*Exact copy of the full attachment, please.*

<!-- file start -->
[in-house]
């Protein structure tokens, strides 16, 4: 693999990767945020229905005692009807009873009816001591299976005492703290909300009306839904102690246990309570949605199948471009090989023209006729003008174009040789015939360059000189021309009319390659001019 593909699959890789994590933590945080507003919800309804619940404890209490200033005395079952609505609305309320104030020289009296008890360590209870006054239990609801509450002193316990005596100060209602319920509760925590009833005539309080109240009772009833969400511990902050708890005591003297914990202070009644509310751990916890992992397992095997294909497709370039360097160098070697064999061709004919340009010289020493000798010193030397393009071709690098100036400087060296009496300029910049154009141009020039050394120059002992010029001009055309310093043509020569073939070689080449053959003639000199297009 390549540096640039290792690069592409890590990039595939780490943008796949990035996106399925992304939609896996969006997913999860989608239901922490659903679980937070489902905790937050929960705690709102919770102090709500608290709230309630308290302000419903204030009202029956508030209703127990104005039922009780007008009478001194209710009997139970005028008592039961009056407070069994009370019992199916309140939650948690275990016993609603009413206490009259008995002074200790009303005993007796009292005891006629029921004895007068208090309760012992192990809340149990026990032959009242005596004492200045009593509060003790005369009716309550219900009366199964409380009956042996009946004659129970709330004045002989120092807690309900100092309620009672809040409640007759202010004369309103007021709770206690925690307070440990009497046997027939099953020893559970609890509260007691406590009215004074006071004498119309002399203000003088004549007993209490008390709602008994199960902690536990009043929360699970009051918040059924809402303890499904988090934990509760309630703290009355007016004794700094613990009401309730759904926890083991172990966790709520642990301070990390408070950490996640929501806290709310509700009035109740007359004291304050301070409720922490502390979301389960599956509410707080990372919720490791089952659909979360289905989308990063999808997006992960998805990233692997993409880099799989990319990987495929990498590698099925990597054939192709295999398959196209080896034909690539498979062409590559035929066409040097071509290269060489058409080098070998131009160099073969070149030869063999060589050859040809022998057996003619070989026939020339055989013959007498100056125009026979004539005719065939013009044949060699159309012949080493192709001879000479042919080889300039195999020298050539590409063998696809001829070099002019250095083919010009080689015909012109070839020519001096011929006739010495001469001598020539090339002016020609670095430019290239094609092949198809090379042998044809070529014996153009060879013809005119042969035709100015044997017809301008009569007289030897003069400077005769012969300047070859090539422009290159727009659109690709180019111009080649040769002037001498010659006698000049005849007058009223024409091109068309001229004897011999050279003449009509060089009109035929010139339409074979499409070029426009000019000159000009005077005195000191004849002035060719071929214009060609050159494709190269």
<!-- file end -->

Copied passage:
[in-house]
């Protein structure tokens, strides 16, 4: 693999990767945020229905005692009807009873009816001591299976005492703290909300009306839904102690246990309570949605199948471009090989023209006729003008174009040789015939360059000189021309009319390659001019 593909699959890789994590933590945080507003919800309804619940404890209490200033005395079952609505609305309320104030020289009296008890360590209870006054239990609801509450002193316990005596100060209602319920509760925590009833005539309080109240009772009833969400511990902050708890005591003297914990202070009644509310751990916890992992397992095997294909497709370039360097160098070697064999061709004919340009010289020493000798010193030397393009071709690098100036400087060296009496300029910049154009141009020039050394120059002992010029001009055309310093043509020569073939070689080449053959003639000199297009 390549540096640039290792690069592409890590990039595939780490943008796949990035996106399925992304939609896996969006997913999860989608239901922490659903679980937070489902905790937050929960705690709102919770102090709500608290709230309630308290302000419903204030009202029956508030209703127990104005039922009780007008009478001194209710009997139970005028008592039961009056407070069994009370019992199916309140939650948690275990016993609603009413206490009259008995002074200790009303005993007796009292005891006629029921004895007068208090309760012992192990809340149990026990032959009242005596004492200045009593509060003790005369009716309550219900009366199964409380009956042996009946004659129970709330004045002989120092807690309900100092309620009672809040409640007759202010004369309103007021709770206690925690307070440990009497046997027939099953020893559970609890509260007691406590009215004074006071004498119309002399203000003088004549007993209490008390709602008994199960902690536990009043929360699970009051918040059924809402303890499904988090934990509760309630703290009355007016004794700094613990009401309730759904926890083991172990966790709520642990301070990390408070950490996640929501806290709310509700009035109740007359004291304050301070409720922490502390979301389960599956509410707080990372919720490791089952659909979360289905989308990063999808997006992960998805990233692997993409880099799989990319990987495929990498590698099925990597054939192709295999398959196209080896034909690539498979062409590559035929066409040097071509290269060489058409080098070998131009160099073969070149030869063999060589050859040809022998057996003619070989026939020339055989013959007498100056125009026979004539005719065939013009044949060699159309012949080493192709001879000479042919080889300039195999020298050539590409063998696809001829070099002019250095083919010009080689015909012109070839020519001096011929006739010495001469001598020539090339002016020609670095430019290239094609092949198809090379042998044809070529014996153009060879013809005119042969035709100015044997017809301008009569007289030897003069400077005769012969300047070859090539422009290159727009659109690709180019111009080649040769002037001498010659006698000049005849007058009223024409091109068309001229004897011999050279003449009509060089009109035929010139339409074979499409070029426009000019000159000009005077005195000191004849002035060719071929214009060609050159494709190269």